Craig Davis: Living with Cancer: Armed robberies in Kenya and Honduras


June 1 is Madaraka Day, a public holiday in Kenya commemorating partial independence.

On this day in 2016, my 8-year-old granddaughter and I left our apartment in Nairobi, the nation’s capital, to walk a mile to the park. While violent crime is all too common in Nairobi, we often walked backstreets to local stores, restaurants and playgrounds just for the exercise. And this particular suburb, Lavington, was relatively safe.

Around 10:45 a.m., we crossed the street and joined the light holiday foot traffic. I was holding my granddaughter’s hand and carrying my iPad in an old plastic bag.

To draw less attention, I frequently carried my laptop or tablet this way, a trick I learned from a Somali colleague who carried his laptop to and from work that way for years in Mogadishu, Somalia. The driver of the boda-boda, or motorcycle taxi, pulled up beside us and said something I couldn’t understand over the street noise. I still remember the man’s face, his full cheeks crowded into a tight-fitting helmet.

I smiled, thanked him and waved him off, assuming he was merely plying his trade. It did seem a little odd, though, because in the three years I had lived in Kenya, I had never seen a boda-boda drum up business while riding aside pedestrians. Nor would I see it again in the final two years before moving to Honduras.

Rather, motorcycle taxi drivers always parked at busy intersections and accosted passersby. My granddaughter and I strolled on to the park, where she played, and then we ate at a rooftop restaurant, where she played again at the tiny playground.

The next day, I learned that just 15 minutes after the boda-boda driver approached us, a motorcycle taxi driver and his accomplice killed 26-year-old Cameron Huntley, an American teacher, just five blocks away. Huntley was carrying a backpack with his laptop inside while walking with his girlfriend when a boda-boda driver stopped them. The accomplice approached on foot from behind, demanded Huntley’s backpack and when he refused, they shot him in the head once and chest twice.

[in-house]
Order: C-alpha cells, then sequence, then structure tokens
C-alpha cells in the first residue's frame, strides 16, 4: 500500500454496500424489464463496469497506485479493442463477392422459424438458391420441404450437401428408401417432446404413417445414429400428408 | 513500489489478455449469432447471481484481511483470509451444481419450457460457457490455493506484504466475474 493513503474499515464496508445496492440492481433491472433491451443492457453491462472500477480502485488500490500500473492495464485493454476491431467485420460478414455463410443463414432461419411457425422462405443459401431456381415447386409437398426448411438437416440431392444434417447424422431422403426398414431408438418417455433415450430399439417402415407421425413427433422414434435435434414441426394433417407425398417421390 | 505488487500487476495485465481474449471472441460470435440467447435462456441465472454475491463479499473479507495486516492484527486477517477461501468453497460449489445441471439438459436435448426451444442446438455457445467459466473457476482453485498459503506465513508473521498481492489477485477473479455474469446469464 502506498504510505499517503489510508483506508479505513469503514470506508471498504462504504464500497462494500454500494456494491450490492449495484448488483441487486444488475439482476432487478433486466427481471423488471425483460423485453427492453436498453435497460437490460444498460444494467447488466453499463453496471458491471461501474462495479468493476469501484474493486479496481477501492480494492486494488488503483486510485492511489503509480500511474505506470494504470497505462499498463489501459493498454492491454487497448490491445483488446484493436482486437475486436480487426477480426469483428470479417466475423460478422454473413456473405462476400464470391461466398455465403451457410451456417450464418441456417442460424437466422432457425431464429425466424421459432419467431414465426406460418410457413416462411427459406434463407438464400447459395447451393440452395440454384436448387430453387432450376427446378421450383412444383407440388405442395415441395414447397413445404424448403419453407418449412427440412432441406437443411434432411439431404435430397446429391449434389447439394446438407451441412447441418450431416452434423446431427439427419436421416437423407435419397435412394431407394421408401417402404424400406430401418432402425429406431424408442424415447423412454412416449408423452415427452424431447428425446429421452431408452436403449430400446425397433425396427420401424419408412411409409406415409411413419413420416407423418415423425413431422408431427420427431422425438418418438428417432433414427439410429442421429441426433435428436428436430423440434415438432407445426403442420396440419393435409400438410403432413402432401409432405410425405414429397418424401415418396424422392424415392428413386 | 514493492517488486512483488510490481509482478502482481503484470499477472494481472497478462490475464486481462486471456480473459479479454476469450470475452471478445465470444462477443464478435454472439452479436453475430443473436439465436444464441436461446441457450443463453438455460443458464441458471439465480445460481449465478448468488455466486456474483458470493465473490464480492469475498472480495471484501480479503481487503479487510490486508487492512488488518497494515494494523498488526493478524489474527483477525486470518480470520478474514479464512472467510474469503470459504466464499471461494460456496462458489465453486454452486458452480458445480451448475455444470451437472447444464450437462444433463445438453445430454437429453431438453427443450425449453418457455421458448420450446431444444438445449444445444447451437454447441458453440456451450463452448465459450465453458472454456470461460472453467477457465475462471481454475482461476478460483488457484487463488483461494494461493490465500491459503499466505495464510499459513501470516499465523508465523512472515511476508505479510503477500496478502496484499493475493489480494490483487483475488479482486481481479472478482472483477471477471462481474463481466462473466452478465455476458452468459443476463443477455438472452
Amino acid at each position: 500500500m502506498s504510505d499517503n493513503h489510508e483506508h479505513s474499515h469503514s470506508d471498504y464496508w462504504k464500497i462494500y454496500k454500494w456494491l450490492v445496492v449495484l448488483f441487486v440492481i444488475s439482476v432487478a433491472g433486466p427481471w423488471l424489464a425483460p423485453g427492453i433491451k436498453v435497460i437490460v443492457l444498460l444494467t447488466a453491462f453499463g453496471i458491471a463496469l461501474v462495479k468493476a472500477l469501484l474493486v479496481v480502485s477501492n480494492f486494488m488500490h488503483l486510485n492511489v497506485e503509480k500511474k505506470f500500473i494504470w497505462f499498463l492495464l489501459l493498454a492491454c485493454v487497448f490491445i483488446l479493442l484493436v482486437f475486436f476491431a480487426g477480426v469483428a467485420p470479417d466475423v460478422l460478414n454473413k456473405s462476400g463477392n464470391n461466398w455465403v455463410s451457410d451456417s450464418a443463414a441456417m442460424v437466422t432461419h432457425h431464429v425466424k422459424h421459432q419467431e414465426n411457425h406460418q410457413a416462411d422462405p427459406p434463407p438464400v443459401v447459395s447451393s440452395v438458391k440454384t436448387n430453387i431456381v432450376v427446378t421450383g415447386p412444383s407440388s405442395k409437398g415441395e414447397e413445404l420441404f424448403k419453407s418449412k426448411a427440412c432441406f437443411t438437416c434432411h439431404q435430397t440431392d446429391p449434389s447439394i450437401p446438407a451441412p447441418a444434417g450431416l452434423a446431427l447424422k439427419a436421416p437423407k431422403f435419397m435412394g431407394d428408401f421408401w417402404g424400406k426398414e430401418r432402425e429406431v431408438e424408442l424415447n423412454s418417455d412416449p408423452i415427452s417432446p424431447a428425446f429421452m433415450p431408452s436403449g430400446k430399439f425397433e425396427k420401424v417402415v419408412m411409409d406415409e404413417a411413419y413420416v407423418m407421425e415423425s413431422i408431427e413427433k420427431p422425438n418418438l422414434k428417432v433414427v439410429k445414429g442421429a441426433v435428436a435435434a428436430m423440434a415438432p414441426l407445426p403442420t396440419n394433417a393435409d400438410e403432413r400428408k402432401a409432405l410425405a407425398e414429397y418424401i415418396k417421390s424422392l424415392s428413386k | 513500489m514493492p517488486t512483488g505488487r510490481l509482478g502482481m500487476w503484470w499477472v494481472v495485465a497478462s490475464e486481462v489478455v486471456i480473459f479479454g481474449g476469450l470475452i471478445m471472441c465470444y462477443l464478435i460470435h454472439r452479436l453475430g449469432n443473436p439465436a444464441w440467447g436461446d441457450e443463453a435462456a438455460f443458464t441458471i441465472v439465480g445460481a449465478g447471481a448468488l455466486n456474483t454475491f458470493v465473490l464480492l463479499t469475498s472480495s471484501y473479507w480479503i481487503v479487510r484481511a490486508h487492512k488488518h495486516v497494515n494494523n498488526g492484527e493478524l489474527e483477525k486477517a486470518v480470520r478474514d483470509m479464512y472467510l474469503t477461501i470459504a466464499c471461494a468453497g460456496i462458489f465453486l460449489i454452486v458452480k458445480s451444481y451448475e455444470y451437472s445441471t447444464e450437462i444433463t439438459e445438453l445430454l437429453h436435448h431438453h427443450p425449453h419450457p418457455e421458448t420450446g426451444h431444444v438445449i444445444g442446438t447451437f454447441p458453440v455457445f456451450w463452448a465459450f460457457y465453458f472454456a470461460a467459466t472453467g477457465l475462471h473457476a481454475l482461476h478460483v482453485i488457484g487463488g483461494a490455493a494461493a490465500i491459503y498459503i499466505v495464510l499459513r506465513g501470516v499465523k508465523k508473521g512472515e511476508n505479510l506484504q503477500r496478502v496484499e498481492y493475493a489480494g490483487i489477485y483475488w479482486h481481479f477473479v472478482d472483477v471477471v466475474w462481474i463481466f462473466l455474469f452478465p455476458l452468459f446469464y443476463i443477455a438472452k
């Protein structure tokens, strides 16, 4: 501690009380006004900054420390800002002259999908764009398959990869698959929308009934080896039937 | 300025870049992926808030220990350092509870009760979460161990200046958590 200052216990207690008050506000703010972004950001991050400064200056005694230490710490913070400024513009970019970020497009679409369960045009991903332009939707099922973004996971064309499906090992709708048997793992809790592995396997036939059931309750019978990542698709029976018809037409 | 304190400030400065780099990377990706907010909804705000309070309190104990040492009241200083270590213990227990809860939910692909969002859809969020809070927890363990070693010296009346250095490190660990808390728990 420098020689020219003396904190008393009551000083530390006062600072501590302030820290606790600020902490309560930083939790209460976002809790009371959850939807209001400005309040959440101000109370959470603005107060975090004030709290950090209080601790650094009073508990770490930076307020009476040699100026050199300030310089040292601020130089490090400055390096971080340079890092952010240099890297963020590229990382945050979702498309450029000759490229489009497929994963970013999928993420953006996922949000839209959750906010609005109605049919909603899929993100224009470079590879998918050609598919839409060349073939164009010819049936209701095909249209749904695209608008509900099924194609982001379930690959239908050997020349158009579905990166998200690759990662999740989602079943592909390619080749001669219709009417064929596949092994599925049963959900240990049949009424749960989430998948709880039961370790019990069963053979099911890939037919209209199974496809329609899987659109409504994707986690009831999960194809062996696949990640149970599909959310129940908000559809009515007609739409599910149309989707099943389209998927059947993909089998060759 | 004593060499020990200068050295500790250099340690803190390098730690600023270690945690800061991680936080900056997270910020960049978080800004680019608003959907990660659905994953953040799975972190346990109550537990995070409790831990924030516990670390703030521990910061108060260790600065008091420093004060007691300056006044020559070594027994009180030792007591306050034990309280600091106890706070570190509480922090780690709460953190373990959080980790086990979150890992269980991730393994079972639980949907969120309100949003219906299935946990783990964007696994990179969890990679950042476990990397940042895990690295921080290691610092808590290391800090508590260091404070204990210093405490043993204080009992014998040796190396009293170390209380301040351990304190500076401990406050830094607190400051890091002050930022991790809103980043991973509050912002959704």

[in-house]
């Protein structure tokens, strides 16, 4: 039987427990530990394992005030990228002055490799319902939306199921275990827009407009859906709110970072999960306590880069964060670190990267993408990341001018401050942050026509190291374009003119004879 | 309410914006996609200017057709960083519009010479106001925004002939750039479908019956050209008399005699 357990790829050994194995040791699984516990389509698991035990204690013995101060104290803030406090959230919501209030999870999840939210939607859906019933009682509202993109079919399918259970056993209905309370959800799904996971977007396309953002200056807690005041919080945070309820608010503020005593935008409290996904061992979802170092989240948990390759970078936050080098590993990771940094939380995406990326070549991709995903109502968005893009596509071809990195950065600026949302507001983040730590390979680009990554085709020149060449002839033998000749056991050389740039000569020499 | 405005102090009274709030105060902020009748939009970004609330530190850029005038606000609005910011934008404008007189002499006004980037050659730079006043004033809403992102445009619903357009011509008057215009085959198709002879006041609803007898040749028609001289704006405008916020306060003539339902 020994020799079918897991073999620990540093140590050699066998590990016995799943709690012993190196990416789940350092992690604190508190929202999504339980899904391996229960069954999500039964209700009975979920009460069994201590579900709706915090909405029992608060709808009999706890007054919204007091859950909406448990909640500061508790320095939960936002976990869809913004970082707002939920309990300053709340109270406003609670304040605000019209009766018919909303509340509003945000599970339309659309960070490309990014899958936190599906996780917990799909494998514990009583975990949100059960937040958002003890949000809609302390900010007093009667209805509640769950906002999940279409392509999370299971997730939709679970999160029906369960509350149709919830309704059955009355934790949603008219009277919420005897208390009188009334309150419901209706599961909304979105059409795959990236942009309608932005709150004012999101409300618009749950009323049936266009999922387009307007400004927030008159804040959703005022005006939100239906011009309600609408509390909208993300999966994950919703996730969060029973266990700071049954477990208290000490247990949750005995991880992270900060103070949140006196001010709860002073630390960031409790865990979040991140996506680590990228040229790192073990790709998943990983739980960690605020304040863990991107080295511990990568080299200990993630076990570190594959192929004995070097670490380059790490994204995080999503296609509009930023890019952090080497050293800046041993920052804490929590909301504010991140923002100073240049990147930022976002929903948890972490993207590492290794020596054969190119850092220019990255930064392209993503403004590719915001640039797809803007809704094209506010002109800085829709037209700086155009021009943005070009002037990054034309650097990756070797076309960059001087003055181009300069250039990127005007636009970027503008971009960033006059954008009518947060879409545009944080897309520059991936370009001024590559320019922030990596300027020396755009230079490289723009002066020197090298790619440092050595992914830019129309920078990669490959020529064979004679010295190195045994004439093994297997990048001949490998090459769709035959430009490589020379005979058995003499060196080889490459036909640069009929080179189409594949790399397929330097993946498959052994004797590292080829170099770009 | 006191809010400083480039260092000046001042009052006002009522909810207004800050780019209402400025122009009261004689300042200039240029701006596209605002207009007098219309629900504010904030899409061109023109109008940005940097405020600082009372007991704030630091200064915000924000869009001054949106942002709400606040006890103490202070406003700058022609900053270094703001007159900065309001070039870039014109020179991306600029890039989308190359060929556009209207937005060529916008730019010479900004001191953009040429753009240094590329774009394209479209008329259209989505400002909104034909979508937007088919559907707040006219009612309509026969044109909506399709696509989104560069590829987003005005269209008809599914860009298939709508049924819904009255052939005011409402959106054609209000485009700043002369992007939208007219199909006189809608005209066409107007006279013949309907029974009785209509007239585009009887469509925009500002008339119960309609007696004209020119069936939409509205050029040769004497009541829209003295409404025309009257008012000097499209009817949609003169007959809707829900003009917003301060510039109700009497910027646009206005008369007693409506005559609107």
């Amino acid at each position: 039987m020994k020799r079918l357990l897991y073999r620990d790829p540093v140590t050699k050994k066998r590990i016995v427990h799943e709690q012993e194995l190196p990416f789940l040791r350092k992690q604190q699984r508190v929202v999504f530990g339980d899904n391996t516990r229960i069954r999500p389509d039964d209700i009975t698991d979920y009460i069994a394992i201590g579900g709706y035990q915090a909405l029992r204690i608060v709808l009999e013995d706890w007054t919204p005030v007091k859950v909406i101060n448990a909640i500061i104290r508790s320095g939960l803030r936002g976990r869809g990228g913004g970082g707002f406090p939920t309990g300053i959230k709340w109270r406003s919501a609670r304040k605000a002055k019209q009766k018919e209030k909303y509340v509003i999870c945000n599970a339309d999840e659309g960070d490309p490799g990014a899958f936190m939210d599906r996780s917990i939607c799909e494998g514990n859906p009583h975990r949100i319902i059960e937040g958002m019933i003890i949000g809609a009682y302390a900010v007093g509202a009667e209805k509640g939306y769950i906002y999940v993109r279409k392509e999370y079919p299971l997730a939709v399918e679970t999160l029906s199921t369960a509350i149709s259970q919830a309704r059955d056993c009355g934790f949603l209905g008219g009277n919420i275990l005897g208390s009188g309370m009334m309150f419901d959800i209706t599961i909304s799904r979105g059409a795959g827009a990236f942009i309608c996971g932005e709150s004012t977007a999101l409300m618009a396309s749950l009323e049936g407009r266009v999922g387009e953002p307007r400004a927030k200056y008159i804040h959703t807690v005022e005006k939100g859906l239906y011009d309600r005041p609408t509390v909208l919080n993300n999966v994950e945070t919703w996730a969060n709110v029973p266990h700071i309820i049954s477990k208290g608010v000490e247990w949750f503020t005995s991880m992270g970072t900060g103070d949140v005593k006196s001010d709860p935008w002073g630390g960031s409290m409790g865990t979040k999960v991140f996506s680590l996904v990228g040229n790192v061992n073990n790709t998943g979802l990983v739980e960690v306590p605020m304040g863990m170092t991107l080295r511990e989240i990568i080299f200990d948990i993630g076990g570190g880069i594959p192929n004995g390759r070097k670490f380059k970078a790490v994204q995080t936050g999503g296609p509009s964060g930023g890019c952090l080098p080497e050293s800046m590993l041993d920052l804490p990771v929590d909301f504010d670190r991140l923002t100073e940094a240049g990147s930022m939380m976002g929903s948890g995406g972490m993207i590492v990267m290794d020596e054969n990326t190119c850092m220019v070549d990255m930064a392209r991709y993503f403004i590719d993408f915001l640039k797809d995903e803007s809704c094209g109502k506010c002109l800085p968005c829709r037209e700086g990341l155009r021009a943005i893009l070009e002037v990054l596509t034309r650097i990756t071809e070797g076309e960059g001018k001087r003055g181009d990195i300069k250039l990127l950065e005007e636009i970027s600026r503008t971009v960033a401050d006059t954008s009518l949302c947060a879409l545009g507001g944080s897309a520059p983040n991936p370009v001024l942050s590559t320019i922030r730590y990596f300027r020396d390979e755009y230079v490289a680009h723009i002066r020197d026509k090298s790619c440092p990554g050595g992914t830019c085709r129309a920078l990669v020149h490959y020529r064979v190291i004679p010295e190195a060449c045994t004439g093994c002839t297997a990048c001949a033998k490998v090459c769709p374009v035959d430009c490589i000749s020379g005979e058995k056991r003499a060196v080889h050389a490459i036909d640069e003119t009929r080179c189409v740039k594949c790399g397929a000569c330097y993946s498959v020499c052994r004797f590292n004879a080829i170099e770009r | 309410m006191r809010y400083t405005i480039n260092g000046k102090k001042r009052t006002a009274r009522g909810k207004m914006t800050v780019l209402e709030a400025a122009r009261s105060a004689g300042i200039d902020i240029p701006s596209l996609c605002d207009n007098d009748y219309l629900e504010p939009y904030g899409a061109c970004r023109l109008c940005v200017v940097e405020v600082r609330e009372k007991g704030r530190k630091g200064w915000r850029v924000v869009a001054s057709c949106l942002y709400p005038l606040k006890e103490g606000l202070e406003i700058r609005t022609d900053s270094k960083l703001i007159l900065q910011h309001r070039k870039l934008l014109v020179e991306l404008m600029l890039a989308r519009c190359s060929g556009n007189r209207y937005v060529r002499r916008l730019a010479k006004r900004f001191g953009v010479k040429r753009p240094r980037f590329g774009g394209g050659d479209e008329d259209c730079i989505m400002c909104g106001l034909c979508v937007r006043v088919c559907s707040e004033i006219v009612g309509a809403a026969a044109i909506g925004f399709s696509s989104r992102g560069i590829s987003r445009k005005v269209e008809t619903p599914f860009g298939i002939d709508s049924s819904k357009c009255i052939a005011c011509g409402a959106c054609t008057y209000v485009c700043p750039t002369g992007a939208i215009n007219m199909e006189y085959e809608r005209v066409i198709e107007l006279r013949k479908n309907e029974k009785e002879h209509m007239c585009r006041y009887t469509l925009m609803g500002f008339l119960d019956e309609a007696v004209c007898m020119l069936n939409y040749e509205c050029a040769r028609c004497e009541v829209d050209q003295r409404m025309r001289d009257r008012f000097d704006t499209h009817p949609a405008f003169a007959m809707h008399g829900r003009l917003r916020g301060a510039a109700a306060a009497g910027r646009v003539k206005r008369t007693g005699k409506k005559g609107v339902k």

On Oct. 7 of this year, capping off the three-day national holiday of Semana Morazánica in Honduras, I was walking in a relatively safe neighborhood of the capital city of Tegucigalpa. About 9:20 a.m., as I was finishing my 3-mile walk, I heard a motorcycle approach from behind. I moved off the street and onto the sidewalk.

When I noticed his engine slow down, I looked back at him just to check my surroundings. He was maneuvering a speed bump, so I slowed down to let him pass. Just ahead at the intersection, he gradually turned right as if uncertain of his destination. I, on the other hand, crossed the street and headed left toward my destination, the mini-supermarket.

The motorcycle rider then made a U-turn and circled up behind me. I grew even more alert. He yelled to get my attention. I turned, and he was stopped almost parallel with me. He was wearing a blue jacket and helmet, maybe 5 foot, 10 inches and 180 pounds, perhaps 30 years old. He reached his right hand into the waist of his pants as if to draw a handgun.